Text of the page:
M.G.I.L. also holds a MSFHR scholarship, while F.S.L.B. is a MSFHR Senior Scholar and CIHR New Investigator. Infrastructure support was also provided by Genome Canada/GenomeBC, SFU CTEF and IBM.

Funding: Canadian Institutes of Health Research and Michael Smith Foundation for Health Research (for SFU/UBC Bioinformatics Training Program).

Conflict of Interest: none declared.


  • Chiapello H, et al. Systematic determination of the mosaic structure of bacterial genomes: species backbone versus strain-specific loops. BMC Bioinformatics. 2005;6:171. [PMC free article] [PubMed]
  • Dobrindt U, et al. Genomic islands in pathogenic and environmental microorganisms. Nat. Rev. Microbiol. 2004;2:414–424. [PubMed]
  • Hacker J, Kaper JB. Pathogenicity islands and the evolution of microbes. Ann. Rev. Microbiol. 2000;54:641–679. [PubMed]
  • Hsiao WW, et al. Evidence of a large novel gene pool associated with prokaryotic genomic islands. PLoS Genet. 2005;1:e62. [PMC free article] [PubMed]
  • Karlin S. Detecting anomalous gene clusters and pathogenicity islands in diverse bacterial genomes. Trends Microbiol. 2001;9:335–343. [PubMed]
  • Langille MGI, et al. Evaluation of genomic island predictors using a comparative genomics approach. BMC Bioinformatics. 2008;9:329. [PMC free article] [PubMed]
  • Mantri Y, Williams KP. Islander: a database of integrative islands in prokaryotic genomes, the associated integrases and their DNA site specificities. Nucleic Acids Res. 2004;32:D55–D58. [PMC free article] [PubMed]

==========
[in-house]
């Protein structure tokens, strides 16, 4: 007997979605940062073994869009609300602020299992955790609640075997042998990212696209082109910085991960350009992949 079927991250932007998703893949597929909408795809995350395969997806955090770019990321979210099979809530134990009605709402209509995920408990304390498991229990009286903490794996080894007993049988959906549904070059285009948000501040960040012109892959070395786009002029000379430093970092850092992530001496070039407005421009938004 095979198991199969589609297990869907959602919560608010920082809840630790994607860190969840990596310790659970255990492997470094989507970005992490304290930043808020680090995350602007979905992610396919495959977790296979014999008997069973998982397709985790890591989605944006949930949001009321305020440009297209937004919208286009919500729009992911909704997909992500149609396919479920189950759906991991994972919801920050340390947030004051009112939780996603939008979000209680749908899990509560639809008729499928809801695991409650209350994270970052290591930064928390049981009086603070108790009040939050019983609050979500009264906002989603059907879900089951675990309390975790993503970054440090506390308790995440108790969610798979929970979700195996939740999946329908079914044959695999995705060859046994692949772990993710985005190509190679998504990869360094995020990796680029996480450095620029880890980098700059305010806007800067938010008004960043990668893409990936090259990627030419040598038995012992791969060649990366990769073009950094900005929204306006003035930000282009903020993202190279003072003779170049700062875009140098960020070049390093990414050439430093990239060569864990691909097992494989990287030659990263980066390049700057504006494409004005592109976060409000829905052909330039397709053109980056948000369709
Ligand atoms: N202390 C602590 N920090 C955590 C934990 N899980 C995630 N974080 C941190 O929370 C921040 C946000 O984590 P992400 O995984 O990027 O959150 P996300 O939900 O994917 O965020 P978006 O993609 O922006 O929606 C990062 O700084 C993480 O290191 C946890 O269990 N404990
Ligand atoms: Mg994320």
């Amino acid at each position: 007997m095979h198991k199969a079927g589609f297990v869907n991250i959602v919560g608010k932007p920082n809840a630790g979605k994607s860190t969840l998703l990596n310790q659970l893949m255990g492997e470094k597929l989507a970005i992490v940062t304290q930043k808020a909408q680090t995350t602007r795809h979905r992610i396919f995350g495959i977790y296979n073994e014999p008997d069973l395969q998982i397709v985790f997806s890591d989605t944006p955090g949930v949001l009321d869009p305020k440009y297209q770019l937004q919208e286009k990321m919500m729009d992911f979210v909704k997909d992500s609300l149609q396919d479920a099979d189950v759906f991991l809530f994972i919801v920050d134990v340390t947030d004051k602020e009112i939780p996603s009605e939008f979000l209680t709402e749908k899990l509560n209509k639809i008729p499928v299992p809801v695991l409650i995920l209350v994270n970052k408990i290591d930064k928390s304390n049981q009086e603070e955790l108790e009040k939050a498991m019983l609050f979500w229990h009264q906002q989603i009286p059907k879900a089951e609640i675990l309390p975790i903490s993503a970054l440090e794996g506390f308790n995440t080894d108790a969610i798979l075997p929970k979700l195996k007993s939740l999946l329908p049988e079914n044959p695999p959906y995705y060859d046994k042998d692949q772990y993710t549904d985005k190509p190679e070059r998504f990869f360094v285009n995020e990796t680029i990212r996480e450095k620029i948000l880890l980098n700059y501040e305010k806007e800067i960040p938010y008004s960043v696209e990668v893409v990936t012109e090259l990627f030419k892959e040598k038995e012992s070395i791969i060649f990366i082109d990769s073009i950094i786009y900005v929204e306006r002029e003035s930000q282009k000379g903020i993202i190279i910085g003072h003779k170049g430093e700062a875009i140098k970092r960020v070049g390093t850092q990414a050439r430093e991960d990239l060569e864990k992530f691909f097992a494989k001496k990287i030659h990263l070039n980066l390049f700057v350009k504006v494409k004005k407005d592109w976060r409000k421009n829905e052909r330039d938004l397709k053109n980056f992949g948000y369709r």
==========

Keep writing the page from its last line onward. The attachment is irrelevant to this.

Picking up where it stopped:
• Ou HY, et al. A novel strategy for the identification of genomic islands by comparative analysis of the contents and contexts of tRNA sites in closely related bacteria. Nucleic Acids Res. 2006;34:e3. [PMC free article] [PubMed]
  • Ou HY, et al. MobilomeFINDER: web-based tools for in silico and experimental discovery of bacterial genomic islands. Nucleic Acids Res. 2007;35:W97–W104. [PMC free article] [PubMed]
  • Rajan I, et al. Identification of compositionally distinct regions in genomes using the centroid method. Bioinformatics. 2007;23:2672–2677. [PubMed]
  • Tu Q, Ding D. Detecting pathogenicity islands and anomalous gene clusters by iterative discriminant analysis. FEMS Microbiol. Lett. 2003;221:269–275. [PubMed]
  • Vernikos GS, Parkhill J. Interpolated variable order motifs for identification of horizontally acquired DNA: revisiting the Salmonella pathogenicity islands. Bioinformatics. 2006;22:2196–2203. [PubMed]
  • Vernikos GS, Parkhill J. Resolving the structural features of genomic islands: a machine learning approach. Genome Res. 2008;18:331–342. [PMC free article] [PubMed]
  • Waack S, et al. Score-based prediction of genomic islands in prokaryotic genomes using hidden Markov models. BMC Bioinformatics. 2006;7:142. [PMC free article] [PubMed]

Articles from Bioinformatics are provided here courtesy of Oxford University Press
PubReader format: click here to try


Save items

Related citations in PubMed

See reviews...See all...

Cited by other articles in PMC

See all...


  • PubMed
    PubMed citations for these articles

Recent Activity

Your browsing activity is empty.

Activity recording is turned off.

Turn recording back on

See more...